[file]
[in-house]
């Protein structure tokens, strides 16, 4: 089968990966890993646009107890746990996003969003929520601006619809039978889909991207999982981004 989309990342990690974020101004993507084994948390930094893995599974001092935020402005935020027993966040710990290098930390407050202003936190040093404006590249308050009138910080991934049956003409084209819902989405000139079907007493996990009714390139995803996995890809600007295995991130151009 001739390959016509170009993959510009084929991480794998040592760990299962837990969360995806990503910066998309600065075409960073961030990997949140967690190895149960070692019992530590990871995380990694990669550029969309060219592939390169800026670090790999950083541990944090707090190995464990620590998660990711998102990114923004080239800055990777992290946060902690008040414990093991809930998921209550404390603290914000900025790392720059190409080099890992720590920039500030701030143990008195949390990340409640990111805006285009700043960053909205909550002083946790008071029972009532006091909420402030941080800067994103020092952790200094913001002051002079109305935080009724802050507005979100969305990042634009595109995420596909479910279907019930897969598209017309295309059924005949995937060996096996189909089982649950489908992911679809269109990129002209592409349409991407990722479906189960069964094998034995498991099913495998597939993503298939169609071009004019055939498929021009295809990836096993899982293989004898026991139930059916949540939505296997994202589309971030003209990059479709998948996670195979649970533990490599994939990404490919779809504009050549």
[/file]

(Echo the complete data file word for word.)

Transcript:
[in-house]
């Protein structure tokens, strides 16, 4: 089968990966890993646009107890746990996003969003929520601006619809039978889909991207999982981004 989309990342990690974020101004993507084994948390930094893995599974001092935020402005935020027993966040710990290098930390407050202003936190040093404006590249308050009138910080991934049956003409084209819902989405000139079907007493996990009714390139995803996995890809600007295995991130151009 001739390959016509170009993959510009084929991480794998040592760990299962837990969360995806990503910066998309600065075409960073961030990997949140967690190895149960070692019992530590990871995380990694990669550029969309060219592939390169800026670090790999950083541990944090707090190995464990620590998660990711998102990114923004080239800055990777992290946060902690008040414990093991809930998921209550404390603290914000900025790392720059190409080099890992720590920039500030701030143990008195949390990340409640990111805006285009700043960053909205909550002083946790008071029972009532006091909420402030941080800067994103020092952790200094913001002051002079109305935080009724802050507005979100969305990042634009595109995420596909479910279907019930897969598209017309295309059924005949995937060996096996189909089982649950489908992911679809269109990129002209592409349409991407990722479906189960069964094998034995498991099913495998597939993503298939169609071009004019055939498929021009295809990836096993899982293989004898026991139930059916949540939505296997994202589309971030003209990059479709998948996670195979649970533990490599994939990404490919779809504009050549």